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Tuesday, February 18, 2003

 


Drina L McCorkle claimed the IRS abused its discretion in denying her proposed installment agreement. She is a self-employed realtor whose income fluctuates considerably. She proposed a �pay as she can� installment agreement whereby several months� expenses would be deducted from each commission check and the remainder given to the IRS. IRS rejected this plan, and Tax Court upheld.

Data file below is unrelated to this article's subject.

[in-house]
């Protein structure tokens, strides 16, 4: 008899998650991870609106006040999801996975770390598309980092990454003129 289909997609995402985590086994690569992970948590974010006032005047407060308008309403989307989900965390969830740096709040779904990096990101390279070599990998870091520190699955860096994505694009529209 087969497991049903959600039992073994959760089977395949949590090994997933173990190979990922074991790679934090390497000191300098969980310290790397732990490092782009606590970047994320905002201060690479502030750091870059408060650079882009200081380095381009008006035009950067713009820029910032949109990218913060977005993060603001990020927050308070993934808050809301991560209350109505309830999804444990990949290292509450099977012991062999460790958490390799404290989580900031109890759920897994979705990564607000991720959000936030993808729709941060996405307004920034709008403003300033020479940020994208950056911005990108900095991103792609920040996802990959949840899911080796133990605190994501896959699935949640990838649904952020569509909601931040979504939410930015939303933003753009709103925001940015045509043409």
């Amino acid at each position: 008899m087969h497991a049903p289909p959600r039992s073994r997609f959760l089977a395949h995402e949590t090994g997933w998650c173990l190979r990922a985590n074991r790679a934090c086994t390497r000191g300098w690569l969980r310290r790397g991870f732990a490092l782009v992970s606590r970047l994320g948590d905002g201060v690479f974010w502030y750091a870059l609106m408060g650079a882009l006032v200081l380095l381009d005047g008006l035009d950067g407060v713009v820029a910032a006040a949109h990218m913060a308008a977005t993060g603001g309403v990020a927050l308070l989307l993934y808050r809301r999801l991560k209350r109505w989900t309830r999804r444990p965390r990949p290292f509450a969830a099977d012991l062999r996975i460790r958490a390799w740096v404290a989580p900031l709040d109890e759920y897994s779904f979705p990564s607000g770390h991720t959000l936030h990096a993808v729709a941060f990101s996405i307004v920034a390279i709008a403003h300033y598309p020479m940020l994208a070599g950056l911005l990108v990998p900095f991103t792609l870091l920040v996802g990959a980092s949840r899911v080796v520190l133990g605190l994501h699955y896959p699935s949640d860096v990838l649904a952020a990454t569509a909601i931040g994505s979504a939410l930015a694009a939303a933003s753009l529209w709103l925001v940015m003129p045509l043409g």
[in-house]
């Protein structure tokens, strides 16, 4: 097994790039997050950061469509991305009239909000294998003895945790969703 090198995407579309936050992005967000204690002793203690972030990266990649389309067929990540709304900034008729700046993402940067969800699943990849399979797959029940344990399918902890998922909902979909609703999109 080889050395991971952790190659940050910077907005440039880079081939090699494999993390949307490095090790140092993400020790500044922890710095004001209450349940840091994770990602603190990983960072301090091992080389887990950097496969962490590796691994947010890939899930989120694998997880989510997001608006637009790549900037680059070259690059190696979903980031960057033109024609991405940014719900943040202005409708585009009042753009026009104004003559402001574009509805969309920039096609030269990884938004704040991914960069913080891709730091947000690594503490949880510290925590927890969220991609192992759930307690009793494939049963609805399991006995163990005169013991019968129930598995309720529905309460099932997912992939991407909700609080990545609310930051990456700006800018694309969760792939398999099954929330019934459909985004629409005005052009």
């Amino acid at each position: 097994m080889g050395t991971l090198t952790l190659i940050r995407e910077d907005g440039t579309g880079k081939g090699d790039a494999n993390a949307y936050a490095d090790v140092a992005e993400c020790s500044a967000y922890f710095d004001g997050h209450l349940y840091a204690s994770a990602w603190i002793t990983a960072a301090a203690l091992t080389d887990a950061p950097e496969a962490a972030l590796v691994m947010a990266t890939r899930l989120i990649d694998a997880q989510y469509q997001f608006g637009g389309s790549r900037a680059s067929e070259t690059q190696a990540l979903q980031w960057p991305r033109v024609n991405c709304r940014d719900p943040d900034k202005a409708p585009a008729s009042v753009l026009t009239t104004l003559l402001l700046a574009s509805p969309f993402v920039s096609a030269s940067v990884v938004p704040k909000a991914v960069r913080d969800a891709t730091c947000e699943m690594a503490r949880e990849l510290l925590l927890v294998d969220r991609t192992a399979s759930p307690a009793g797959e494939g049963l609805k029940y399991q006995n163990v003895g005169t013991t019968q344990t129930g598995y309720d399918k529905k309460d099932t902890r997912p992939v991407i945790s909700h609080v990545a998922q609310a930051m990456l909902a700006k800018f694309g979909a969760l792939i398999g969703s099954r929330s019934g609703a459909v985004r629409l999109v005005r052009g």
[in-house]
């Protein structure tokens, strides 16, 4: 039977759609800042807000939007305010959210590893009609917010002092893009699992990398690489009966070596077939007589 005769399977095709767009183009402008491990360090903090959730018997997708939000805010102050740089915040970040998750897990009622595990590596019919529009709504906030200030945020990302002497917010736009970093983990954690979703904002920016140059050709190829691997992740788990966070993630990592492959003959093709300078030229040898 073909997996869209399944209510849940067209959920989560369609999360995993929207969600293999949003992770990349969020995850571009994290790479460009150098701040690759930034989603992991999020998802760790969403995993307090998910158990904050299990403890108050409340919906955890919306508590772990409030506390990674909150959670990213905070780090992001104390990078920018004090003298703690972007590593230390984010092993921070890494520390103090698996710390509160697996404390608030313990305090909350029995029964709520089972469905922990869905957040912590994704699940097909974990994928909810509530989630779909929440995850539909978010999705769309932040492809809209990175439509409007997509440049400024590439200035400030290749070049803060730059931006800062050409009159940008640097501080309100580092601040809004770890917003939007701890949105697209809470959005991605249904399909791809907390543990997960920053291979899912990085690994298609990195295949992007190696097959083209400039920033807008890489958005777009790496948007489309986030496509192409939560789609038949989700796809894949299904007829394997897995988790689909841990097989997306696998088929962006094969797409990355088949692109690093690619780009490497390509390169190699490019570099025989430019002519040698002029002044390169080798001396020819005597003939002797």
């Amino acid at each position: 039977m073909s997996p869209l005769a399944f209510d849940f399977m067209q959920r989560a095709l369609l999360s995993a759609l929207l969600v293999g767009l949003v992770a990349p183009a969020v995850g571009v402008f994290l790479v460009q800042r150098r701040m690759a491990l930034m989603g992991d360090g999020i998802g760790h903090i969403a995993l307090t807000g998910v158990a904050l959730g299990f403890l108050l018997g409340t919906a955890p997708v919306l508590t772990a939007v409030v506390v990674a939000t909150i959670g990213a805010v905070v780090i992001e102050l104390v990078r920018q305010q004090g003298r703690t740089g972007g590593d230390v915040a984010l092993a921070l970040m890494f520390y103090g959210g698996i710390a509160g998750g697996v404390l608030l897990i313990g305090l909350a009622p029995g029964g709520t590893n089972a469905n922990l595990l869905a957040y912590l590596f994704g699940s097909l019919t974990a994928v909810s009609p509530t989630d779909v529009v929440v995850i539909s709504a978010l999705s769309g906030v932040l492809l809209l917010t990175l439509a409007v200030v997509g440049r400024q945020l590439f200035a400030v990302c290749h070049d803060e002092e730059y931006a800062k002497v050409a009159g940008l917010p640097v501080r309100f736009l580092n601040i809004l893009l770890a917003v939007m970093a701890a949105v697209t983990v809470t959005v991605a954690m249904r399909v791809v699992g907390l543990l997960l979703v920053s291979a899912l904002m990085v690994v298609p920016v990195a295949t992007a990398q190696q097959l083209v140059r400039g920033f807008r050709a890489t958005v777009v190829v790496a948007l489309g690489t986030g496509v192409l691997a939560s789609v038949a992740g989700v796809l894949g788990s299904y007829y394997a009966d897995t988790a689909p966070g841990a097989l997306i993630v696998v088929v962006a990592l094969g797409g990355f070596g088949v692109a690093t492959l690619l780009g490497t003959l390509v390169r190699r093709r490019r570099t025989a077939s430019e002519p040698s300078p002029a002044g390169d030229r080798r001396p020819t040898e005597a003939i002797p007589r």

Tax Court is undoubtably right that Ms. McCorkle�s non-compliance with her estimated tax payments at the time of rejection of the installment agreement was a good reason for the rejection. But I was troubled by Tax Court�s approval of the IRS�s further reasoning that (1) the proposed installment agreement would be difficult to monitor and (2) the proposed installment agreement would not guarantee full payment within the period of limitations for collections. Yes, these would be considerable problems for the IRS, and rejections on these grounds would not rise to height of an abuse of discretion. But that does not make these good reasons. How else is someone with considerable fluctuations of income supposed to make an installment agreement? And isn�t monitoring it the IRS�s problem? And can you not agree to waive a period of limitations in an installment agreement?



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